So let us salute – in each of the unions – today’s trade union pioneers of the new skills revolution: the 12,000 men and women who are trade union learning representatives rightly bargaining for skills, the 100,000 who have been helped back into learning in over four hundred trade union learning centres, over two million workers succeeding in learn direct and the skills for life programme, and the employer training pilots which are breaking with the old failed voluntarism of the past and ensuring that in return for time off, workers have the financial support to obtain the new skills they want and need.
And I can tell you today that to support the new trade union academy we will provide over the next two years £4.5million – part of a total investment of £8billion a year in skills, showing we will answer the Asia challenge, not by becoming resigned to a Britain of low skills and high unemployment, but by creating a Britain of new skills and new jobs.
And I tell you straight: Britain can win in this global economy. We will win because we will not compete on low pay but on high skills; we will win because we will not respond to globalisation by lowering our standards in the workplace but by raising them; and we will win because we will not adjust to global change by protectionism and neglecting investment but by investing more and for the long term.
This is nothing less than the economic battle for Britain’s future and upon winning this battle by focusing rigorously on the priorities that matter most - the future financing of our public services, the war on poverty, the potential for full employment in the years to come depends.
And I also tell you straight – in the face of that global challenge from which there is no hiding place, no safe haven other than equipping ourselves better for our future – if we are to succeed there must be no return to the fiscal irresponsibility, the economic short termism, the inflationary pay deals and the old conflicts and disorder of the past; there can be no retreat from demanding efficiency and value for money as well as equity as we renew and reform public services; there is no future for a global trading nation like ours in trying to erect protectionist barriers with the rest of the world. And just as we need stability in inflation and interest rates, we need stability in our industry policy, stability in industrial relations, and stability in our trading relationships with the rest of the world, and we build this stability for a purpose: for it is the one sure route to full employment for our generation and to prosperity for all.
And at every time we must act to tackle the risks to stability and growth, risks that are today already reducing European growth rates to one per cent and raising European unemployment beyond twenty million, risks that now have risen from the doubling of world oil prices.
Global challenges need global solutions.
It is because we understand the problems faced by hauliers, farmers and motorists at a time of doubling oil prices and because we will never be complacent that the first action we must take is to tackle the cause of the problem: ensuring concerted global action is taken to bring down world oil prices and stabilise the market for the long term. And in the last few days alone I have discussed our plans with thirty of the world’s Finance Ministers and spoken to representatives of all the world’s leading economies.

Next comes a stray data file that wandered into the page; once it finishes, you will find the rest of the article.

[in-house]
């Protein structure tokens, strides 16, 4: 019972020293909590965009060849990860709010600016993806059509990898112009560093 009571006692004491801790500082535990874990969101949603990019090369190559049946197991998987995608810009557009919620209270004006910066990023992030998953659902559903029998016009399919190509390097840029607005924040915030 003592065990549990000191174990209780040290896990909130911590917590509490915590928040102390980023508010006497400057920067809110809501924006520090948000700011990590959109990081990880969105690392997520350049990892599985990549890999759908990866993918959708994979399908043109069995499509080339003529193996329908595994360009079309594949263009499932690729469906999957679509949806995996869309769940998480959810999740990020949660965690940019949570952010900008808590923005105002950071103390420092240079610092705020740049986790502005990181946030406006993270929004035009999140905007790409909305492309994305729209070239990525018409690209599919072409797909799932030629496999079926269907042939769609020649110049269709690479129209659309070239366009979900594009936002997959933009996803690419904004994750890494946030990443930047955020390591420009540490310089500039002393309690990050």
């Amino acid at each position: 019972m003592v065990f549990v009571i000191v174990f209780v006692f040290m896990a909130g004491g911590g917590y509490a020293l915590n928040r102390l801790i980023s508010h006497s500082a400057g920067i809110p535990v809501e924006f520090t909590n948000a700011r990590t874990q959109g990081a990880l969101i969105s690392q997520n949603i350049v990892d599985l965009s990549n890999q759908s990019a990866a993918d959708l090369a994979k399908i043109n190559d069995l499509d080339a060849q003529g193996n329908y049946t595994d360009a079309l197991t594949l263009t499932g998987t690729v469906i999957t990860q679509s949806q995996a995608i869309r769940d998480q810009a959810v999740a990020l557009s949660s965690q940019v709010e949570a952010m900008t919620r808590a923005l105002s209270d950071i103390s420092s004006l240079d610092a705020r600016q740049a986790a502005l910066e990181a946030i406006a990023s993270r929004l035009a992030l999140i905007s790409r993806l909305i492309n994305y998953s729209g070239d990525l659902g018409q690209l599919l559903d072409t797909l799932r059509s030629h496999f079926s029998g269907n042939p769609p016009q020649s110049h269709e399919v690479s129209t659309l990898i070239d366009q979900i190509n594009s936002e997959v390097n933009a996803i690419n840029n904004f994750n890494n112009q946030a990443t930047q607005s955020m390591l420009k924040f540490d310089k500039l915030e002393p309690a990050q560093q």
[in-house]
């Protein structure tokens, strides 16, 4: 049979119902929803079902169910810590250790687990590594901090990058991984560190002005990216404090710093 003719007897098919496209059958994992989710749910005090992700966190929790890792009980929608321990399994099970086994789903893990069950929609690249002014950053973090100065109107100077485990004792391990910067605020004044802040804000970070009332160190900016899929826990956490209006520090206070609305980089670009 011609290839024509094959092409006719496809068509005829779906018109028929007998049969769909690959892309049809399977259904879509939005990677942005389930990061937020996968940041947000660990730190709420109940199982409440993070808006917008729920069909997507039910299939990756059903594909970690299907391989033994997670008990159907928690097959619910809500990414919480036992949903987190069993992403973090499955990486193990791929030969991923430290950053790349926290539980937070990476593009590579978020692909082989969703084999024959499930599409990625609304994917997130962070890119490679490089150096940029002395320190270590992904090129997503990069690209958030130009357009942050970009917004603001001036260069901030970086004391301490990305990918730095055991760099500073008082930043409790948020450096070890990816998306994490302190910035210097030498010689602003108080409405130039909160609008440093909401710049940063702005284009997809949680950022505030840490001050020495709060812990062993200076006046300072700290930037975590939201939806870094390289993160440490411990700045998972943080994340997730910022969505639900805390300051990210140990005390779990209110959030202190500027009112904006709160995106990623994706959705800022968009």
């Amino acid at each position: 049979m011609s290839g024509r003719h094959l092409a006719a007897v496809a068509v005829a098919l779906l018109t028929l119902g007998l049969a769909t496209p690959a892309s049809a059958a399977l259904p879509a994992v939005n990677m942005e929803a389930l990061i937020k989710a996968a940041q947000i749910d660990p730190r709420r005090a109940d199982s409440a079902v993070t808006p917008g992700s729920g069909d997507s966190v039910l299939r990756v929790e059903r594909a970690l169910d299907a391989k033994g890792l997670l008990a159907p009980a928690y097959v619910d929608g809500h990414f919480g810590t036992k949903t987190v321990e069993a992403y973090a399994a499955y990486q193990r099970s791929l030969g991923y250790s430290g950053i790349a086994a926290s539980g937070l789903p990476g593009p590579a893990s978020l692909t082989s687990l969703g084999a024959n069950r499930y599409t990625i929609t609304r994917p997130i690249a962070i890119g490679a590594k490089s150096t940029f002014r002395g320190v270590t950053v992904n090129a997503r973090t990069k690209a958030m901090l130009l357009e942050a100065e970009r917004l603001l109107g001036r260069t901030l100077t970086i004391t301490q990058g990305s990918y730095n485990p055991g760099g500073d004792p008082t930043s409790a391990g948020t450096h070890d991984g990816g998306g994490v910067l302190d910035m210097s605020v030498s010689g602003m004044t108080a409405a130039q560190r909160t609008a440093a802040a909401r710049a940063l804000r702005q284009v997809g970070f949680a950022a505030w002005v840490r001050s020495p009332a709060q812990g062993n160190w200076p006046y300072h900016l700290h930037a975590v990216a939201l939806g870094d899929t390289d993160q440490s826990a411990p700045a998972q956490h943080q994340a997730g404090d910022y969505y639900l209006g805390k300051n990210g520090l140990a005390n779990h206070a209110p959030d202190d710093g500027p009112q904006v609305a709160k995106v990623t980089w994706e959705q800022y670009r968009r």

First, because this is, at root, a problem of demand outstripping supply, OPEC must respond at its meeting on 19 September to rising demand by raising production.
Second, lack of transparency about the world’s reserves and plans for their development undermine stability and cause speculation. The world must call on OPEC to become more open and more transparent.
Third, from the additional $300billion dollars a year in revenue OPEC countries are now enjoying and the additional $800 billion available to oil producers there must be additional new investment in production and global investment in refining capacity.
Fourth, the search for alternative sources of energy and greater energy efficiency is urgent to ensure both the maintenance of economic growth and tackling climate change, and the World Bank should set up a new fund to support developing countries investing in alternative sources of energy and greater energy efficiency.
Fifth, poor countries and poor people should not ever be left defenceless against oil and commodity price shocks and the International Monetary Fund (IMF) should agree, as a matter of urgency, to create, a new facility for countries hit by these shocks.
And because we have a special duty to help not just the immediate needs but the long-term prospects of the poorest of the world, oil producers should now agree to use their windfall revenues to create a special trust fund where oil producers help debt ridden poor countries write down their unpayable debts.
At each point willing to take the tough long term decisions.
And it is by securing economic prosperity and insisting the benefits go not just to the few but everyone, that we will achieve another goal – to build world-class public services in Britain.
Let me say, that because of our commitment to public services and their renewal we are extending the local government agreement right across the public sector to bring to an end the two-tier workforce.
And let me here, publicly from this rostrum, thank Britain’s public servants who – in those anxious hours facing the terrorist threat on 7 July and beyond rose to the challenge and worked tirelessly – showing bravery, dedication and commitment to tending the wounded, comforting the bereaved, protecting the anxious and serving the public first.
Let me take this opportunity to say publicly what is often left unsaid and taken for granted, and thank all our emergency public services. Workers in our hospitals, from the doctors nurses and nursing auxiliaries to porters, ambulance men and women, cleaners, and catering staff – men and women who show not only exceptional skill and professionalism but every day also demonstrate extraordinary care, compassion and friendship.